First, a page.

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Loosely Coupled weblog

Monday, January 12, 2004

It should just work

Vendors will have to make utility computing much more accessible if they want to be successful, says IDC. That's because vendors must target smaller businesses if they want to come out on top, reports Network World, citing a recent IDC report.

So far, vendors have only managed to sell utility computing "to large, leading-edge enterprise companies," but, IDC reveals, "the value proposition of 'pay as you go and for what you use' appeals also to smaller organizations." You'd have thought that would be common sense, but IDC knows its market well — IT vendors never have understood the smaller business market.

Such buyers don't have the skills and resources to adapt complex, raw technology to their needs. So IDC goes on to point out some more home truths about how vendors will have to adapt their utility computing propositions to suit small and medium-size businesses (SMBs), reports the article:

  • "SMBs will buy services as a set of bundled offerings"
  • "SMBs are accustomed to having a larger selection of options"
  • "SMBs also prefer end-to-end support across the entire infrastructure, including access from devices — such as PCs, laptops and PDAs — to applications"
  • "Simplicity is another important criterion"
  • "Bigger vendors will also need to learn how to master ... a customer relationship that doesn't require a lot of work from the customer"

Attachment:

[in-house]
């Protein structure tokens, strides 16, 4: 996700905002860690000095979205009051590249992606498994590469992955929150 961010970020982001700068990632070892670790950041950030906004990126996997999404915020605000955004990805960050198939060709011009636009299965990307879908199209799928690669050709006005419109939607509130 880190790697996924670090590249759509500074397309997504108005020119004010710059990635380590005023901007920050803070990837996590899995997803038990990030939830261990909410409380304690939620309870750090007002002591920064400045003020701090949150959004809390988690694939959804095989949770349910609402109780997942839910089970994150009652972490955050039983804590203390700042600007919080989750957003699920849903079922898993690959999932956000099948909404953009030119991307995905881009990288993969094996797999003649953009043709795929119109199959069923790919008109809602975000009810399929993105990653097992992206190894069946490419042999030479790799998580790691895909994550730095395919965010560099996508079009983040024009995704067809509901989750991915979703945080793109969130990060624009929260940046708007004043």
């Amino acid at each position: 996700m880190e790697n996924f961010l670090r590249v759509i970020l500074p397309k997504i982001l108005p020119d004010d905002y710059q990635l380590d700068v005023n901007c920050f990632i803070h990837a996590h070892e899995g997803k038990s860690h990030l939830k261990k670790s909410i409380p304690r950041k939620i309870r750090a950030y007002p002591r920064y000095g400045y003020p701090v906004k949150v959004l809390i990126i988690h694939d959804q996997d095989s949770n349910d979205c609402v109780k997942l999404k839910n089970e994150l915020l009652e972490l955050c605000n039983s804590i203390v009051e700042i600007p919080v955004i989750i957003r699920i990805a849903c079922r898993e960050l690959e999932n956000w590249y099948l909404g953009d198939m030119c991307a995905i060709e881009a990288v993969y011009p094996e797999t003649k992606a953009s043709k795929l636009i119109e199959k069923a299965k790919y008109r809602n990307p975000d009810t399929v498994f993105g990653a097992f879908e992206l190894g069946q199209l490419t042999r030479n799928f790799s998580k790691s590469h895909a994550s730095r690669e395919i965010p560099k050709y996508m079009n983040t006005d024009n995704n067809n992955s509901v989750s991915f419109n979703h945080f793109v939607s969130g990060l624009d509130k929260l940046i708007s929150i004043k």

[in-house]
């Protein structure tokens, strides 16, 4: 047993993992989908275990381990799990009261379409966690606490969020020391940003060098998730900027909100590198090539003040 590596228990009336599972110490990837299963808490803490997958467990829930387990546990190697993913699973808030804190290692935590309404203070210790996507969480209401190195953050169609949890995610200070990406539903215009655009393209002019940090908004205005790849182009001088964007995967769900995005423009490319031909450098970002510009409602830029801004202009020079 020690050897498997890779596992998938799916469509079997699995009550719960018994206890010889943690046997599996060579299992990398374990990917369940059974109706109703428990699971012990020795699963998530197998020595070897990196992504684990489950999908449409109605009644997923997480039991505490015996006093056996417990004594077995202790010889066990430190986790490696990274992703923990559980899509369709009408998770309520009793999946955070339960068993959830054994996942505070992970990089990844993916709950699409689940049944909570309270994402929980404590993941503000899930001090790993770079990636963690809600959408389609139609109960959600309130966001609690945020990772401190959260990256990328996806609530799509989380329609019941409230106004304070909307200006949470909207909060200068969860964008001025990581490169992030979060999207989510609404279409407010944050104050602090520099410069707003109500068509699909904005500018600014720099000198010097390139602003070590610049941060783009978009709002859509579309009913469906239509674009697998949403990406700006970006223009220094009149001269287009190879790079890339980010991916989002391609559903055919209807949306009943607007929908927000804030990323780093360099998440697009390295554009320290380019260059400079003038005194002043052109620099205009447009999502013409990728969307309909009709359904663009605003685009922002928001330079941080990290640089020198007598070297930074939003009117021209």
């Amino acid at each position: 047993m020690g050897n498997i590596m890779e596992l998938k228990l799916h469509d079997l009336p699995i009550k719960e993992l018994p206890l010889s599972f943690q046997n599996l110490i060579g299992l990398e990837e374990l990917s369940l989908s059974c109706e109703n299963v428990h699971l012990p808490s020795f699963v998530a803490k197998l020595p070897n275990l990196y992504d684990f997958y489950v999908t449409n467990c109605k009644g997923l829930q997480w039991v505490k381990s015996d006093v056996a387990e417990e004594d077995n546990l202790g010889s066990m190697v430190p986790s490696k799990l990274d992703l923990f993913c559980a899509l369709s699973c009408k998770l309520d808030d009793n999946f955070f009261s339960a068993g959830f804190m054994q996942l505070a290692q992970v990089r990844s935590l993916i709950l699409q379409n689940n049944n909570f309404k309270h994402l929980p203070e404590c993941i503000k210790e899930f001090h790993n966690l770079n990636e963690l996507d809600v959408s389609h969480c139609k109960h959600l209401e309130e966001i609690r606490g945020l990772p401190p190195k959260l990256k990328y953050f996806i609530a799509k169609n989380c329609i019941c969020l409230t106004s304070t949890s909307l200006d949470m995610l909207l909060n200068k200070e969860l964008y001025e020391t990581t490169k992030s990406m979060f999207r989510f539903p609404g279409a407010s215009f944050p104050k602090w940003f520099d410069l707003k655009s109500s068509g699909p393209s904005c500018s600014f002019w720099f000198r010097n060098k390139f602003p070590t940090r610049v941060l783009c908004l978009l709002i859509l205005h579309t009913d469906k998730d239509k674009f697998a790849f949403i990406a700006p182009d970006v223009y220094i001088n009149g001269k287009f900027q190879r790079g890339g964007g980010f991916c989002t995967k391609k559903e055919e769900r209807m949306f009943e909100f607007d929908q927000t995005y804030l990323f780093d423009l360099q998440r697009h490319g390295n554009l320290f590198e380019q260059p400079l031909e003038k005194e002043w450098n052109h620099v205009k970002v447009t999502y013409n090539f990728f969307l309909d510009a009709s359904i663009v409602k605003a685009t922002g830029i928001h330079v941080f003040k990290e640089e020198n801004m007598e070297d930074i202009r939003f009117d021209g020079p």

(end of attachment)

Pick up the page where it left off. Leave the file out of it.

To sum up, SMBs want services that are complete and customizable, that run everywhere, are easy to use, and work first time. Wow. Technology that works — that's a bit of a novelty for the IT industry.

The paradox that struck me when reading this article is that, presented in these terms, IDC's report isn't really about utility computing at all, because the raw technology services that utility computing delivers don't add up to the sort of services the report describes. That in turn leads me to the conclusion that the utility computing vendors have already lost the SMB market, because the kind of service packages the report seems to be describing are already on offer from companies like and Grand Central.

An interesting article has just appeared in CRMBuyer, May the sforce Be with You, which includes a case study from a small executive search company. This four-person business found's sforce service to be customizable, flexible and "very easy." This is the kind of utility service that small businesses want — not raw computing (no matter how it's packaged) but something at a higher level — utility software that makes it easy and affordable for them to automate their business operations.

posted by Phil Wainewright 10:22 AM (GMT) | comments | link

Assembling on-demand services to automate business, commerce, and the sharing of knowledge

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